The Sorcerer And The White Snake (2013) Review

Action/Thriller Fantasy/Sci-Fi Foreign
7

Good

The Sorcerer and the White Snake is based on a popular Chinese folklore about a pair of snake sisters, one white and one green, that has cultivated spiritually for hundreds of years and gained human forms in the process. The Chinese believes that animals, like humans, are capable of emotions and can achieve spiritual powers through persistent practice of Taoism to propel themselves to higher levels of consciousness. This strengthens their spirits and in time grants them supernatural powers, like the ability to shape-shift or take on human forms.

In The Sorcerer and the White Snake, Susu (played by Eva Huang) and Qingqing (Charlene Choi) are snake demons with magical powers. SuSu is a thousand year old white snake while Qingqing is a five hundred year old green snake. Both are seen at the beginning of the film frolicking in the meadows when they spot an herbalist, Xu Xian (Raymond Lam), picking herbs at the foot of a mountain with his friends.

QingQing decides to scare Xu Xian in her true snake form just for fun. As Xian climbs a mountain cliff, his unexpected encounter with the green snake startles him and so he falls off the cliff into the lake below. Being the gentler and more compassionate of the two, Susu quickly transforms herself into human form and dives into the water to save Xian by kissing him to give him her life force. Unbeknownst to either one, the kiss leaves a lasting impression on both of them and SuSu finds herself thinking about Xian all the time. So smitten with him, Susu concocts a plan with QingQing for her and Xian to meet during the Lantern Festival. The plan works and Susu ends up marrying Xian that night.

Meanwhile, a sorcerer monk named Fahai (played by Jet Li) and his assistant Neng Ren (Zhang Wen) are determined to protect the world from all sorts of demons. Any demons they encounter in their travels will be captured inside a magic bowl and later transferred into a magic mirror housed inside the Lei Feng Pagoda, guarded by a thousand year old talking ginseng root. Fahai eventually becomes aware of the unnatural relationship between Xian and Susu and threatens Susu to leave Xian and return to the mountains from whence she came or he will have to separate them by brute force.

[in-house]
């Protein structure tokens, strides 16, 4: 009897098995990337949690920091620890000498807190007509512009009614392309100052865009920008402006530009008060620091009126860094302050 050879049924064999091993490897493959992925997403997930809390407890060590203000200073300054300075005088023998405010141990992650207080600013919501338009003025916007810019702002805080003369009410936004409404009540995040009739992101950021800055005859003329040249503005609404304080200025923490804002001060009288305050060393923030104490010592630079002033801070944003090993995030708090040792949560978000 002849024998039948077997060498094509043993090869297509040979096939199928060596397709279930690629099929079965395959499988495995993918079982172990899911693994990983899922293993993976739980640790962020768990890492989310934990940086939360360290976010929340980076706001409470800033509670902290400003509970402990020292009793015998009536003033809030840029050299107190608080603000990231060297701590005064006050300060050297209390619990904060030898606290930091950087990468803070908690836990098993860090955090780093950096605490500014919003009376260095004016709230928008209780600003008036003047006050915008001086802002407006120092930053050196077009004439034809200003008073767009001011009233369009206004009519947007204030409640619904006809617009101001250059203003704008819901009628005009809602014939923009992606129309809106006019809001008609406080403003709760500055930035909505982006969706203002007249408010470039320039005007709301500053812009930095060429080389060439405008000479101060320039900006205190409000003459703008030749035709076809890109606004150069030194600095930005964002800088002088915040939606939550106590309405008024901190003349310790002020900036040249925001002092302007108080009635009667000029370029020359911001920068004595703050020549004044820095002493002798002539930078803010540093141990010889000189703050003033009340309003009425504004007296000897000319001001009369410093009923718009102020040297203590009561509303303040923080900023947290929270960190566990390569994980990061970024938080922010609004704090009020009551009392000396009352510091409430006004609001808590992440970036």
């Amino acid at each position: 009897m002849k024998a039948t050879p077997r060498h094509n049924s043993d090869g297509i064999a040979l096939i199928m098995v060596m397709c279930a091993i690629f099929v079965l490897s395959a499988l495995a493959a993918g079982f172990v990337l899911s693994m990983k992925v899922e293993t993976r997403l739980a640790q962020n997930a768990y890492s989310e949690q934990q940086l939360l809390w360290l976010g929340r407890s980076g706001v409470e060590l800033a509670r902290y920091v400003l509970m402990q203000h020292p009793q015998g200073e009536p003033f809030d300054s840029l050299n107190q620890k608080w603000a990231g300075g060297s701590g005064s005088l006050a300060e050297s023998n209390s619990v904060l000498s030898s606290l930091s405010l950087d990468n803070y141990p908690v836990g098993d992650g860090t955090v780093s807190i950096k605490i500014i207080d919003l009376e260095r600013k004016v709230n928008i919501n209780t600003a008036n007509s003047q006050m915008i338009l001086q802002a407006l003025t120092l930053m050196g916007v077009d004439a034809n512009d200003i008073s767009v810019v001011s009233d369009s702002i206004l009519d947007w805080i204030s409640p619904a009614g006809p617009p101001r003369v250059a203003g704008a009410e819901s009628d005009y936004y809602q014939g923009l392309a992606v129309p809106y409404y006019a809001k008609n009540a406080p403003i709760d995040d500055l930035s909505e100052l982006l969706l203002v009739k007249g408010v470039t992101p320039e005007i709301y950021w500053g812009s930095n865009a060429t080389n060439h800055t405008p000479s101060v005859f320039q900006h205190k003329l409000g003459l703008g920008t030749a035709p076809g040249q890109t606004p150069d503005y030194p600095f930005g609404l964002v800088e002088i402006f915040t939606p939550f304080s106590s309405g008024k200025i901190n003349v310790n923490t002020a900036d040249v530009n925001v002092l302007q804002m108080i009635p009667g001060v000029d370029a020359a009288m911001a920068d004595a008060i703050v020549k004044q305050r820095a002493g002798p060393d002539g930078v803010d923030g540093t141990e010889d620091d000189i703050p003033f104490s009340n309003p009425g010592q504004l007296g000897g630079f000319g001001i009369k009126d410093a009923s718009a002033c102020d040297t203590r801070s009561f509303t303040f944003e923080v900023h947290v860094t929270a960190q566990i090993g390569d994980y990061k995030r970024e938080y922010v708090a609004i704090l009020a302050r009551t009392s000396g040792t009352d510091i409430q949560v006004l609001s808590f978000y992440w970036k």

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During the Dragon Boat Festival, Xian brings home wine and food for them to dine that night. It is by tradition that everyone drinks realgar wine on this day. Realgar is also a common household remedy for driving away snakes and scorpions in people’s homes and backyards. Unbeknownst to Susu that the wine Xian offers her contains realgar, she downs it in a heartbeat. Soon enough, the adverse effect takes its toll on SuSu and forces her to reveal her true snake form, which startles Xian who ends up stabbing her with a spirit dagger given to him by Fahai earlier in the film for protection. What follows is a corny scene that uses CGI to depict the large white snake shedding tears as it intently stares back at Xian. At this instant, Fahai and his disciples arrive to collect the white snake, but Susu manages to escape heavily wounded. Relieved that the snake has run away, Xian then questions Fahai for the whereabouts of Susu. The look on Xian’s face is priceless when Fahai tells him that Susu is the white snake.

The rest of the story tells of Xian’s courage and determination to retrieve the magical ginseng root to save Susu while inadvertently unleashing the demons inside the mirror at Lei Feng Pagoda. This reckless behavior yields dire consequences for both Xian and Susu. The final showdown is an epic battle between the two snakes and Fahai, where the snakes conjure up a violent storm that leaves the entire town flooded with hundreds of people dead. This crime does not go unpunished, and Susu will have to pay the price and make the ultimate sacrifice in the name of true love.

The story is enchanting and the film impresses with non-stop action and breathtaking fight choreography. An aging Jet Li still electrifies as he fights an endless battle with many different demonic beings such as the stunning ice harpy (Vivian Hsu), a colony of vampire bat demons and a retinue of seductive fox vixens. The movie is laden with gorgeous visuals. Many of the scenes are abundantly filled with beautiful bright colors that are truly appealing to the visual senses. Unfortunately, this film also suffers from an over-use of CGI, which makes many things look fake and cheap, like the rendering of the snakes’ bodies. However, The Sorcerer and the White Snake may still be worth checking out for the great performances and the interesting take on the famous Chinese legend. The film has the feel of watching a live-action anime or seeing a Japanese Role-Playing Game (JRPG) brought to life on screen.

The Sorcerer and the White Snake is now out on Blu-Ray and DVD. The 2013 version, released by Magnet Releasing, contains the director’s cut catered to North American audiences.

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Good

  • Stunning fight scenes and choreography
  • An engaging plot and love story
  • A beautiful translation of legend-to-film
  • Beautiful music and soundtrack
  • Nonstop action with fantastic visual

Bad

  • Bad English language dubbed
  • Poor CGI work
  • Fake looking monsters
7

Good

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